The prospect of an Apple iPhone continues to set Wall Street tongues wagging.
Following rumours that Apple has hired Foxconn to manufacture 12 million iPhones next year, Bear Stern's analysts, Andy Neff, Bill Hand and Ted Chung told clients the release of the much-mooted product could drop an extra $6 billion in revenue (22 per cent of earnings) into Apple's bank account next year.
To arrive at the figure, the analysts expect the device will cost in the region of $300 and a 15 per cent margin on the product.
Apple also seems set for success with its existing iPod range this Christmas. Carl Howe of Blackfriars Communications expects that Apple's iPod range will be accessible to a wider market, following the introduction of the iPod shuffle.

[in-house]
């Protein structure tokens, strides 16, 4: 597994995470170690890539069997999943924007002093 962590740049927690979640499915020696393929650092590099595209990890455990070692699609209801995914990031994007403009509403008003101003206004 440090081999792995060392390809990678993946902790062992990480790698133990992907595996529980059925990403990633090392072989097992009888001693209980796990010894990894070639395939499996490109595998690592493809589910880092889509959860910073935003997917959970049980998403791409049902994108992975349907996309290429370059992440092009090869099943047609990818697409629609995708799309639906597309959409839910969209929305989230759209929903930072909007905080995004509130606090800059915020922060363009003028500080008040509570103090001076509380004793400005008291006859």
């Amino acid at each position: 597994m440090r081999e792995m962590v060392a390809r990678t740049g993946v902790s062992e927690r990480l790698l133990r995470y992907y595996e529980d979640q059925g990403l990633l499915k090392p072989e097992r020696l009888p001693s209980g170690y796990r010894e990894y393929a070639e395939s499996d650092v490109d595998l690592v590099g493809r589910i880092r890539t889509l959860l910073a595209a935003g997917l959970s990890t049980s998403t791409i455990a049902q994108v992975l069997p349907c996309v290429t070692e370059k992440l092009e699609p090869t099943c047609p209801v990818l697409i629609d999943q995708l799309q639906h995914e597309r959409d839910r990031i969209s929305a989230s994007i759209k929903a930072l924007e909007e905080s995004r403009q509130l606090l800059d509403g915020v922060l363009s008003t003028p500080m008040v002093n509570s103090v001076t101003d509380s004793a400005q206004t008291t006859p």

"Moving the price points down addresses a consumer segment who previously had considered iPods out of reach - and it boosts demand among the existing customer segments," he writes.
DigiTimes chimes in with yet more information taken from its sources in the Far East. A report today explains that Taiwanese firms will benefit from the release of the iPhone, speculating that it will host a 2-megapixel camera. It speculates at other components of the product, claiming its keypad will come from Sunrex Technology, for example.